Tanaile Jones has a conditional release date of January 21, 2021. She is serving a sentence of one and a half to three years for non-violent, non-sex-based convictions for attempted criminal possession of a forged instrument and grand larceny. She is a Black 38-year-old transgender woman, who is HIV positive and suffers from Acquired Immunodeficiency Syndrome (AIDS), which has, at times, caused her T-cell count to be as low as 156. A T-cell count this low is indicative of persistent lifelong immunosuppression and puts her at extreme risk of dying from CoViD-19. Upon release, she has access to non-congregate housing: as a HASA client, she will be given a single-room-occupancy placement on the day of her release.
Tanaile became eligible for early release on Tuesday, October 22, 2020.
JP was granted a parole date of January 21, 2021 after a highly unusual recommendation of parole by the Manhattan District Attorney’s Office, which prosecuted him. He was convicted of the non-violent offense of reckless endangerment in the first degree and is serving a sentence of one to three years. This is his first conviction. JP is 27 years of age and HIV positive, making him extremely vulnerable to CoViD-19 complications should he contract the coronavirus. He will have non-congregate housing upon release: he is being paroled to his mother’s home.
JP became eligible for early release on Tuesday, October 22, 2020.
Richard Ramos was granted a merit release date of February 14, 2021. He was convicted of two non-violent class D felonies (both burglary in the third degree), and is serving a sentence of four to eight years. He is 56 years old, and he will have non-congregate housing when he is released: he is being paroled to his parents’ home so that he can be their caretakers. They are Carmen and Eddie Ramos, both age 90, and they live in Staten Island. His wife, Laura, and their son live a two-minute drive away.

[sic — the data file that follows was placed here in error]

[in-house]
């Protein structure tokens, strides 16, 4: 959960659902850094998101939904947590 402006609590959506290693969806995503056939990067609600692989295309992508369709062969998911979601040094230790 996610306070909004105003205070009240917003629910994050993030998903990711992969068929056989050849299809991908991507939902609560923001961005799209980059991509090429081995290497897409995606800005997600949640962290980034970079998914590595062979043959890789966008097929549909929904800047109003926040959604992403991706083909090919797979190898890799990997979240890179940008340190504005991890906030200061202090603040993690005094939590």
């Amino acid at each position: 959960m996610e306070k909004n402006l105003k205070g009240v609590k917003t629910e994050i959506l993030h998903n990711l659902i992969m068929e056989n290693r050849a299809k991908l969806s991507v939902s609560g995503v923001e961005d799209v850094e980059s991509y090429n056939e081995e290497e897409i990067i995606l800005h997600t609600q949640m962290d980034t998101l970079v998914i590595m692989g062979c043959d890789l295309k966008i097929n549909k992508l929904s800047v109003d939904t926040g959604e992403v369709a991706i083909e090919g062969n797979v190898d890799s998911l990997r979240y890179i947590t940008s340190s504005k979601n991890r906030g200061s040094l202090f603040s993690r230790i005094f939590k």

Richard became eligible for early release on Monday, November 16, 2020.
Jorge Santiago was granted a parole date of January 22, 2021. He was convicted of a non-violent class D felony, grand larceny in the third degree for stealing a car, and he is serving a sentence of three to six years. He is 58 years old and medically vulnerable to CoViD, as he suffers from severe asthma, for which he takes both Albuterol and Fluticasone/Salmeterol. He has non-congregate housing to which he can return: he will live with his wife, Brenda Negron, in their home in the Bronx.
Jorge became eligible for early release on Wednesday, October 23, 2020.
Legal Aid letter to DOCCS dated Monday, November 24, 2020 could be accessed here.
Client quotes could be read here.
About The Legal Aid Society
The Legal Aid Society exists for one simple yet powerful reason: to ensure that New Yorkers are not denied their right to equal justice because of poverty. For over 140 years, we have protected, defended, and advocated for those who have struggled in silence for far too long. Every day, in every borough, The Legal Aid Society changes the lives of our clients and helps improve our communities.